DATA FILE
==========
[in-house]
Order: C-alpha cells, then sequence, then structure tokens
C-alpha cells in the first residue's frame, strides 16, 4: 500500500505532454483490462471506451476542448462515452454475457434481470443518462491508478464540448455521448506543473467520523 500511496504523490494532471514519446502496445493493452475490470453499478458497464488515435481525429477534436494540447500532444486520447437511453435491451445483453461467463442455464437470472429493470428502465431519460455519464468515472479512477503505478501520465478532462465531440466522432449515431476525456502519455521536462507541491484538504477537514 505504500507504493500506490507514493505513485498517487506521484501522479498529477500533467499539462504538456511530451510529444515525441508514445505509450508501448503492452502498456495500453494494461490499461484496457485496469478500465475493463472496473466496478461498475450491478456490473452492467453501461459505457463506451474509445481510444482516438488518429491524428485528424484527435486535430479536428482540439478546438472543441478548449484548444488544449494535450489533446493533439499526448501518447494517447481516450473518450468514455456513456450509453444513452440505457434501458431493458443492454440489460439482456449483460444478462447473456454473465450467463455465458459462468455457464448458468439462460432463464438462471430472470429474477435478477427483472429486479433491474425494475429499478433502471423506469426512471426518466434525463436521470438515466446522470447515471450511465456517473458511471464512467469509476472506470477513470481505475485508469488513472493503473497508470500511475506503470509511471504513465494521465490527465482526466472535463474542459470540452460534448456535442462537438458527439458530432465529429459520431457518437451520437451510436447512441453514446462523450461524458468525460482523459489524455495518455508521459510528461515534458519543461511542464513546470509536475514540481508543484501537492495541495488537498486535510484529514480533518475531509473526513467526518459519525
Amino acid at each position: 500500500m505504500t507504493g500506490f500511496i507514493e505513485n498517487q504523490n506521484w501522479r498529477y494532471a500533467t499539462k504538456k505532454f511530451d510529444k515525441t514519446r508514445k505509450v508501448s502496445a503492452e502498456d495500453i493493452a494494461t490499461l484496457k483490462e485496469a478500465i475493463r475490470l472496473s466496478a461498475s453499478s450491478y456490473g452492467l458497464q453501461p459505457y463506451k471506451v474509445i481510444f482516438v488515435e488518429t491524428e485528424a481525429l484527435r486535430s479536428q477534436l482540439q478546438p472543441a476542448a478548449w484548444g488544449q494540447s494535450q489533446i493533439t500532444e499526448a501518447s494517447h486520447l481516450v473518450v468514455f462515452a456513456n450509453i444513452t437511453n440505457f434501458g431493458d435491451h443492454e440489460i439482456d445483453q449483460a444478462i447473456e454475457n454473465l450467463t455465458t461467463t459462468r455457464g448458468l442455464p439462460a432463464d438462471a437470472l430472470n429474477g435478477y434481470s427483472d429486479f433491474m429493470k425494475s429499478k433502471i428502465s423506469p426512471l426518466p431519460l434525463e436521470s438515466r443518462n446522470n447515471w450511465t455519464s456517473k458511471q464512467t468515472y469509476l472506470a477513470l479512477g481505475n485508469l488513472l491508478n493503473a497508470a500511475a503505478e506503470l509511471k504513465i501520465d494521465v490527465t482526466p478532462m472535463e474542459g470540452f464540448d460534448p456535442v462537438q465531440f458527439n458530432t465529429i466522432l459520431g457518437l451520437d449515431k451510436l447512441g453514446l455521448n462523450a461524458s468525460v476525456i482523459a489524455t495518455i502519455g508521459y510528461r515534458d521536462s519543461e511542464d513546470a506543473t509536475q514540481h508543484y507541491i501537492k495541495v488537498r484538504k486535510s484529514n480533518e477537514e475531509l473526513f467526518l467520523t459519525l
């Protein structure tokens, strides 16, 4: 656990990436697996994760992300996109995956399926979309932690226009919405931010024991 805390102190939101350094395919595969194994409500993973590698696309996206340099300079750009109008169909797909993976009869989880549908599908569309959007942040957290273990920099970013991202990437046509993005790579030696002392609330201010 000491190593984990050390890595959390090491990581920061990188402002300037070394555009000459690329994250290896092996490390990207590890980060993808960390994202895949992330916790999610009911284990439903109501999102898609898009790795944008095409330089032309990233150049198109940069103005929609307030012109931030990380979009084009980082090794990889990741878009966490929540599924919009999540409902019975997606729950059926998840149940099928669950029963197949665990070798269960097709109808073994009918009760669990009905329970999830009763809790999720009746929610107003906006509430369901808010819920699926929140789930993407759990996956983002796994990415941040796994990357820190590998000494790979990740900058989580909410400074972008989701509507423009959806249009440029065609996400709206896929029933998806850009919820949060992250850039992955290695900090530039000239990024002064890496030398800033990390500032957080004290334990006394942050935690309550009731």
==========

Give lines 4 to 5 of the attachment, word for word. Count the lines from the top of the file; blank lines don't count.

Amino acid at each position: 500500500m505504500t507504493g500506490f500511496i507514493e505513485n498517487q504523490n506521484w501522479r498529477y494532471a500533467t499539462k504538456k505532454f511530451d510529444k515525441t514519446r508514445k505509450v508501448s502496445a503492452e502498456d495500453i493493452a494494461t490499461l484496457k483490462e485496469a478500465i475493463r475490470l472496473s466496478a461498475s453499478s450491478y456490473g452492467l458497464q453501461p459505457y463506451k471506451v474509445i481510444f482516438v488515435e488518429t491524428e485528424a481525429l484527435r486535430s479536428q477534436l482540439q478546438p472543441a476542448a478548449w484548444g488544449q494540447s494535450q489533446i493533439t500532444e499526448a501518447s494517447h486520447l481516450v473518450v468514455f462515452a456513456n450509453i444513452t437511453n440505457f434501458g431493458d435491451h443492454e440489460i439482456d445483453q449483460a444478462i447473456e454475457n454473465l450467463t455465458t461467463t459462468r455457464g448458468l442455464p439462460a432463464d438462471a437470472l430472470n429474477g435478477y434481470s427483472d429486479f433491474m429493470k425494475s429499478k433502471i428502465s423506469p426512471l426518466p431519460l434525463e436521470s438515466r443518462n446522470n447515471w450511465t455519464s456517473k458511471q464512467t468515472y469509476l472506470a477513470l479512477g481505475n485508469l488513472l491508478n493503473a497508470a500511475a503505478e506503470l509511471k504513465i501520465d494521465v490527465t482526466p478532462m472535463e474542459g470540452f464540448d460534448p456535442v462537438q465531440f458527439n458530432t465529429i466522432l459520431g457518437l451520437d449515431k451510436l447512441g453514446l455521448n462523450a461524458s468525460v476525456i482523459a489524455t495518455i502519455g508521459y510528461r515534458d521536462s519543461e511542464d513546470a506543473t509536475q514540481h508543484y507541491i501537492k495541495v488537498r484538504k486535510s484529514n480533518e477537514e475531509l473526513f467526518l467520523t459519525l
């Protein structure tokens, strides 16, 4: 656990990436697996994760992300996109995956399926979309932690226009919405931010024991 805390102190939101350094395919595969194994409500993973590698696309996206340099300079750009109008169909797909993976009869989880549908599908569309959007942040957290273990920099970013991202990437046509993005790579030696002392609330201010 000491190593984990050390890595959390090491990581920061990188402002300037070394555009000459690329994250290896092996490390990207590890980060993808960390994202895949992330916790999610009911284990439903109501999102898609898009790795944008095409330089032309990233150049198109940069103005929609307030012109931030990380979009084009980082090794990889990741878009966490929540599924919009999540409902019975997606729950059926998840149940099928669950029963197949665990070798269960097709109808073994009918009760669990009905329970999830009763809790999720009746929610107003906006509430369901808010819920699926929140789930993407759990996956983002796994990415941040796994990357820190590998000494790979990740900058989580909410400074972008989701509507423009959806249009440029065609996400709206896929029933998806850009919820949060992250850039992955290695900090530039000239990024002064890496030398800033990390500032957080004290334990006394942050935690309550009731």